ROCHESTER, Minn. - The pandemic has shown us that technology could be the future when it comes to medical care.
Mayo Clinic's remote patient monitoring program allows care teams to monitor patients from a distance.
How it works is patients receive a tablet and other blue tooth devices to take their own vitals. Then, a team of nurses monitors those vitals and symptom assessments sent by the patients.
Dr. Tufia Haddad is the medical director for the Center for Connected Care's Remote Patient Monitoring team. She says the program combines technology and human touch.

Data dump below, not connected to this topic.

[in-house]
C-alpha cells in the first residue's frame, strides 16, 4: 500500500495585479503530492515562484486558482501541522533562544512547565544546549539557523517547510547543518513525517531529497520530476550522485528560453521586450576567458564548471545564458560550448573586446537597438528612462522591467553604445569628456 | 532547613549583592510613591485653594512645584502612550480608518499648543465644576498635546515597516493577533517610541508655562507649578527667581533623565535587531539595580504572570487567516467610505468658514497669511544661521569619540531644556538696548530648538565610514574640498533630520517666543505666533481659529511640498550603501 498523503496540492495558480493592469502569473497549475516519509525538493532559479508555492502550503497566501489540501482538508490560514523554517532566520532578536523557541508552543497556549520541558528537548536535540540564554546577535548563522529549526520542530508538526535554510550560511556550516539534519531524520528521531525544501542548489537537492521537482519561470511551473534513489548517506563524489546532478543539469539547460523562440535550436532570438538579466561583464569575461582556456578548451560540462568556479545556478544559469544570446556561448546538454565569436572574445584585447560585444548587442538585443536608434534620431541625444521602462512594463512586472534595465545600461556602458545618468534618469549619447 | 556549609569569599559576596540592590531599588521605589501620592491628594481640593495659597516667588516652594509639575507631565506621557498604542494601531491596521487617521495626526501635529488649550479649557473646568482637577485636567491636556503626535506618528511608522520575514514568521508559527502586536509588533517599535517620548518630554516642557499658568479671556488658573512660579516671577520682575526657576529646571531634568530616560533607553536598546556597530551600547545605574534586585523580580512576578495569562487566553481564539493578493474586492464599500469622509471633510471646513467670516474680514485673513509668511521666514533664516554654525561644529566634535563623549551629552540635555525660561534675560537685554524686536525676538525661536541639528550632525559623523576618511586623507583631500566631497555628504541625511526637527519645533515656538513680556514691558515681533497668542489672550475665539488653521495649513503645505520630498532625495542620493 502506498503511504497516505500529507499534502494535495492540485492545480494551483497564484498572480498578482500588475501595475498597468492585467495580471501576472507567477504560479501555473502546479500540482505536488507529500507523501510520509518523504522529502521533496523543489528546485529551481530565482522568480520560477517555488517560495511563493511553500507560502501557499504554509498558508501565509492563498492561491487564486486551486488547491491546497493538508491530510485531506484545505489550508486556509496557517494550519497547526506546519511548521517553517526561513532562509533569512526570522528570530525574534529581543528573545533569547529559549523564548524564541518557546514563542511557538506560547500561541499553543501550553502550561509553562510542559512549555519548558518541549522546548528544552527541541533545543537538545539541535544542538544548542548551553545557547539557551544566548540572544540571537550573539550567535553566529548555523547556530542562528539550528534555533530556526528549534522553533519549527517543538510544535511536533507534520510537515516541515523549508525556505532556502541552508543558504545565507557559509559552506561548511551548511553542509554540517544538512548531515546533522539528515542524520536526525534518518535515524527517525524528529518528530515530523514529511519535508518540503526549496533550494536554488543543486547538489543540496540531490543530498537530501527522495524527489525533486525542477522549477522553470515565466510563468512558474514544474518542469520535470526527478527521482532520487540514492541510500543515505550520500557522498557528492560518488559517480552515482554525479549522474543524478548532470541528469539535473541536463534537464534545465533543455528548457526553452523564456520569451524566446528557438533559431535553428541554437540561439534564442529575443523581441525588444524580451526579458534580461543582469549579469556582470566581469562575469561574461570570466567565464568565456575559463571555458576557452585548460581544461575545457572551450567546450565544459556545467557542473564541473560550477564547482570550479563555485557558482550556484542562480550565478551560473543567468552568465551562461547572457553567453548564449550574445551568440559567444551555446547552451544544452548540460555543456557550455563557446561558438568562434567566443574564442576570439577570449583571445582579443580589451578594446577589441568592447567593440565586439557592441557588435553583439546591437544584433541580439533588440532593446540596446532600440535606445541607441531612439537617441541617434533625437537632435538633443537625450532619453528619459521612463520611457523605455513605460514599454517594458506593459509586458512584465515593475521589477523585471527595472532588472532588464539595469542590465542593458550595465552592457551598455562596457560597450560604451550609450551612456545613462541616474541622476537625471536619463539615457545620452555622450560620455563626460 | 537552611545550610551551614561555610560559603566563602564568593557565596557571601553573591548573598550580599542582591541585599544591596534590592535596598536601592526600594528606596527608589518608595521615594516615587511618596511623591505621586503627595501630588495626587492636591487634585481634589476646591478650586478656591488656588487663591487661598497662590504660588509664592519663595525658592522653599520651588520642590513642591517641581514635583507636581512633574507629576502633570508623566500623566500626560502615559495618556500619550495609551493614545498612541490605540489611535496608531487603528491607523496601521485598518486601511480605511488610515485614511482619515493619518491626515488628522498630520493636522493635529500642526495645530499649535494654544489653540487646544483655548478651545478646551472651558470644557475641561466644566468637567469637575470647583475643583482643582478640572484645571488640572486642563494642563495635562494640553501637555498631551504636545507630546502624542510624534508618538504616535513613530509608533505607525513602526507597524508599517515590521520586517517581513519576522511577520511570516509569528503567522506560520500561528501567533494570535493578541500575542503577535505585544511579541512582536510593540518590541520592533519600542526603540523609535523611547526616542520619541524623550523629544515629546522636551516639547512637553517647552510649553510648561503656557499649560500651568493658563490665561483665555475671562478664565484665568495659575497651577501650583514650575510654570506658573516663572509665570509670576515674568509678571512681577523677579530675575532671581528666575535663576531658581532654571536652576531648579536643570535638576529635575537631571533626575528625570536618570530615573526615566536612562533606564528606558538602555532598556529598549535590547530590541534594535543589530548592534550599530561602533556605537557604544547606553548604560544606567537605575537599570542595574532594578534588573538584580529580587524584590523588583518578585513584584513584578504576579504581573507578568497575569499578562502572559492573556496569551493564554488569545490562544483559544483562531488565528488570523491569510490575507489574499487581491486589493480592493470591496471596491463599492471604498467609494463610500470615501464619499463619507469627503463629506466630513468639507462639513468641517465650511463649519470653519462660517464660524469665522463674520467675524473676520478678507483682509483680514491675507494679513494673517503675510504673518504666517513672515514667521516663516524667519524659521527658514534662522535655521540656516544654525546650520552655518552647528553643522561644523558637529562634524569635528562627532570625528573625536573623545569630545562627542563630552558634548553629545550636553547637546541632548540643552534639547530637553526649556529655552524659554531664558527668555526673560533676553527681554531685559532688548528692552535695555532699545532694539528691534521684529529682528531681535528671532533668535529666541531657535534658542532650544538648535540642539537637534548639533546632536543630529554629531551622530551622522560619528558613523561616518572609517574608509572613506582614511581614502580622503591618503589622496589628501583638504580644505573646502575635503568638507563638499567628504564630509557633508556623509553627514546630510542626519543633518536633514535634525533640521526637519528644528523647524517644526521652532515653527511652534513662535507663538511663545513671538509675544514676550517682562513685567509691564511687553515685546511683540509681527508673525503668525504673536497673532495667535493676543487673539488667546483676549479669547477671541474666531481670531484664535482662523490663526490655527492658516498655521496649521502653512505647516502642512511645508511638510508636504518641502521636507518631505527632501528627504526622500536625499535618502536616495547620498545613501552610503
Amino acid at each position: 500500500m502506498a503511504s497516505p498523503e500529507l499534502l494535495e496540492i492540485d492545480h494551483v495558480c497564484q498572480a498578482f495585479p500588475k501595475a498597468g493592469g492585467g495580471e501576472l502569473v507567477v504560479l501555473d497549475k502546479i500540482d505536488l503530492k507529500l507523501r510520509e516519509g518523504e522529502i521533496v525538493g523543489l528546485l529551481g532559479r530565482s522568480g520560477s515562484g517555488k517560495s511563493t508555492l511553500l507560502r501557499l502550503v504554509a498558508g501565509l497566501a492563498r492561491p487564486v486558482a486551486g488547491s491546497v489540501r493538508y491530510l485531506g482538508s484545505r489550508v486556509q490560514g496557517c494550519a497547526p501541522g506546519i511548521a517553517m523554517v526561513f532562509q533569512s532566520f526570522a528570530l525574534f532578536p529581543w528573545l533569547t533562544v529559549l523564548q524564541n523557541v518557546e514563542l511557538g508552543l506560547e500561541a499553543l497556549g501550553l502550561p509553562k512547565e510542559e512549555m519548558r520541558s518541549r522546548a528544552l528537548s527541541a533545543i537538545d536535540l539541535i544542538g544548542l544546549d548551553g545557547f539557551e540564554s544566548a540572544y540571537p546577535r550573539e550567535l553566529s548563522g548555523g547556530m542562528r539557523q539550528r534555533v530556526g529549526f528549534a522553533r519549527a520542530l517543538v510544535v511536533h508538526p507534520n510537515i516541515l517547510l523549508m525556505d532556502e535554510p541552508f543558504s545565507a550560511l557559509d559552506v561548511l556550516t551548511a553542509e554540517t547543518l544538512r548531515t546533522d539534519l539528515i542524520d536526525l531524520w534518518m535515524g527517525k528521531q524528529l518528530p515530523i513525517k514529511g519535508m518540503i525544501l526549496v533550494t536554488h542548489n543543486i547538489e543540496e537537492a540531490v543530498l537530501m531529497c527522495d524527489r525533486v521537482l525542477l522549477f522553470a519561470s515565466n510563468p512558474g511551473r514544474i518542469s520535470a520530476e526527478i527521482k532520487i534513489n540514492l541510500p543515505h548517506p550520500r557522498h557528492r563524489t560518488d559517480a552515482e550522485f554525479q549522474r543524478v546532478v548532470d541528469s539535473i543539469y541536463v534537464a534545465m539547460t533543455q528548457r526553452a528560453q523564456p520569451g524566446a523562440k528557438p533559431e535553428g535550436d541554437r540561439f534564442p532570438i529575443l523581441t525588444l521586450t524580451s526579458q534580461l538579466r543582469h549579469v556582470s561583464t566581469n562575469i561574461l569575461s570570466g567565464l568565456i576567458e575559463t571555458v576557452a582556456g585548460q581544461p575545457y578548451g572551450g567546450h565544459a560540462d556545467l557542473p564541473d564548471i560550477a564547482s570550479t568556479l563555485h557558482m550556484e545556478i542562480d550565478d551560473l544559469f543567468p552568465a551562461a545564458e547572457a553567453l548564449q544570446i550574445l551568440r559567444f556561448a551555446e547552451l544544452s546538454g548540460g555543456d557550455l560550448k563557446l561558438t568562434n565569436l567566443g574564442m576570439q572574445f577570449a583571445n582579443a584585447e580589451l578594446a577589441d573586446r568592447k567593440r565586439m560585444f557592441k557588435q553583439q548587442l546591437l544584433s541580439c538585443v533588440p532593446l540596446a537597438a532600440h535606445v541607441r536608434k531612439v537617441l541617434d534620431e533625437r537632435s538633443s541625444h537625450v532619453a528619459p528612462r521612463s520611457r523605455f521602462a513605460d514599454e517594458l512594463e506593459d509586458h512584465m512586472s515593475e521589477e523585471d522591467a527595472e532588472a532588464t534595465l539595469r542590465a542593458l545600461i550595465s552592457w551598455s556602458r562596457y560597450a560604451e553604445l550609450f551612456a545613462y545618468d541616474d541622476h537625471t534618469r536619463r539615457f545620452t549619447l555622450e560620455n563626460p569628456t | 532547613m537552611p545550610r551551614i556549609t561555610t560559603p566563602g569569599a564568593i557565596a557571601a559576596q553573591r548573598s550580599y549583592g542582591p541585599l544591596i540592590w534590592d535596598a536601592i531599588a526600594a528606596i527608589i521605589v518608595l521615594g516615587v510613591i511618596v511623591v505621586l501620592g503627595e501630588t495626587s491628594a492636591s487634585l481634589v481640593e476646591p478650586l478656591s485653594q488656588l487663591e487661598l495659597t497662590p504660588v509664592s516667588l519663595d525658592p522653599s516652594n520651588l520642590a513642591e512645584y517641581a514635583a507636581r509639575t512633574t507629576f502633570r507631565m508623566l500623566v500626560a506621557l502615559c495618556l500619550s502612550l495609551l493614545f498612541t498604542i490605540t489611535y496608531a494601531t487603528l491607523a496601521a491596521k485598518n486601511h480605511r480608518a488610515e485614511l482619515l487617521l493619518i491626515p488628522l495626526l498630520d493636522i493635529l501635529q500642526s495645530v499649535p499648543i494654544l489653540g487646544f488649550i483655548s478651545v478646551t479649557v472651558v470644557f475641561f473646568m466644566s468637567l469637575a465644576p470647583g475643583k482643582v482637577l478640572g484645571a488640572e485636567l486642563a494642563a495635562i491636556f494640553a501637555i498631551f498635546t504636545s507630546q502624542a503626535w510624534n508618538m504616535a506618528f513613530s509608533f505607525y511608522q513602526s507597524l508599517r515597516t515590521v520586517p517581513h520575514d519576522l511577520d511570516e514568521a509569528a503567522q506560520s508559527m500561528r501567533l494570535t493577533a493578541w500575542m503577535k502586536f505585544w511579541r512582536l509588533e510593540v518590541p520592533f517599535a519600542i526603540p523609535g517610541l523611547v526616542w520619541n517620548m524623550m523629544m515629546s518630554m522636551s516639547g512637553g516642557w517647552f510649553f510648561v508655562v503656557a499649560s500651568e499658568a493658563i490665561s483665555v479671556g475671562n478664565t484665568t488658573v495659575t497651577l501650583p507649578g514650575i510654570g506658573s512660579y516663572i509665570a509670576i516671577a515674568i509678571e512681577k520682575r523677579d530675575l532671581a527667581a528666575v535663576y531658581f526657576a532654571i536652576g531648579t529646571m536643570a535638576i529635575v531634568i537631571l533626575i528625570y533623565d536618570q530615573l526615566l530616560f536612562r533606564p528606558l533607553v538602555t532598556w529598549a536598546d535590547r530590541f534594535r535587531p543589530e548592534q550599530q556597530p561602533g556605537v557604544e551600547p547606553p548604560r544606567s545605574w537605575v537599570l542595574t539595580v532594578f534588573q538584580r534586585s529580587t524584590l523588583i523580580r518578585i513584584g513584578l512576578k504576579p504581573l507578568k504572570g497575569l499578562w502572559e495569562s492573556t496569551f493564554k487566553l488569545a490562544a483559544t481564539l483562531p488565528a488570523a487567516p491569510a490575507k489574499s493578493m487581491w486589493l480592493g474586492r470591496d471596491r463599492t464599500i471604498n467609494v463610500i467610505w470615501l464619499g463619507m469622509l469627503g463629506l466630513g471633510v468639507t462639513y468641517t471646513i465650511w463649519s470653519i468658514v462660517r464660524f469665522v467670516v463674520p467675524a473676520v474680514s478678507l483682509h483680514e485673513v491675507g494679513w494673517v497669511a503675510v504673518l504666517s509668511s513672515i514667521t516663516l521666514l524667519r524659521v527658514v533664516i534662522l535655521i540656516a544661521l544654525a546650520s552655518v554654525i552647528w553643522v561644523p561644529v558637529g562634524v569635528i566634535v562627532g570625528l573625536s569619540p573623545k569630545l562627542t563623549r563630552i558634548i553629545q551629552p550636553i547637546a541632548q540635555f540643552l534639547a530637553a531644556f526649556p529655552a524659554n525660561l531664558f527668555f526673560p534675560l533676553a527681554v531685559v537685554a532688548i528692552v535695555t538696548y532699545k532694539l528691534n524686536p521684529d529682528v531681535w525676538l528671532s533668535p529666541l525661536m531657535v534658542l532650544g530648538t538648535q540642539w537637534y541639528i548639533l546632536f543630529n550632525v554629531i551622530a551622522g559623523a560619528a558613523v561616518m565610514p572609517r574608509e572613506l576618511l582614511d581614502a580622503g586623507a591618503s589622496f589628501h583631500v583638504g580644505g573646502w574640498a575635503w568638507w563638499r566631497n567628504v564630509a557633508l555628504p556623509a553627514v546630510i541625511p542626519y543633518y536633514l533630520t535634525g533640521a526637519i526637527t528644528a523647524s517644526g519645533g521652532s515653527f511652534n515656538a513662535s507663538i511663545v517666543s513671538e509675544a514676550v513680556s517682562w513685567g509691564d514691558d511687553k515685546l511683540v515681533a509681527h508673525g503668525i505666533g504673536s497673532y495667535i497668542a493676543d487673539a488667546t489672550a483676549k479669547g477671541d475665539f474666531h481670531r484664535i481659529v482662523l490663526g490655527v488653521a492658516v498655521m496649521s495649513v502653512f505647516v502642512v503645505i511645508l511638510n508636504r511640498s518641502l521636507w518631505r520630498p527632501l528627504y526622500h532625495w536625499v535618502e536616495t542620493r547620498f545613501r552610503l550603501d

"This will allow us to be less disruptive to patient's lives," Dr. Haddad said, "to let them recover at home in the comforts of home as opposed to bringing them in to our hospitals and clinics for observation or treatment."
The remote patient monitoring program has cared for more than 6,200 patients with COVID-19 since late March, including one of Mayo's own doctors and his daughter.
"It gave us this tremendous sense of comfort to know that there was someone who was watching our symptoms and vital signs and knowing when to escalate care," Dr. Deepi Goyal, an emergency medicine physician who was also diagnosed with COVID-19 and used RPM, said.
Dr. Goyal and his daughter have since recovered from COVID-19.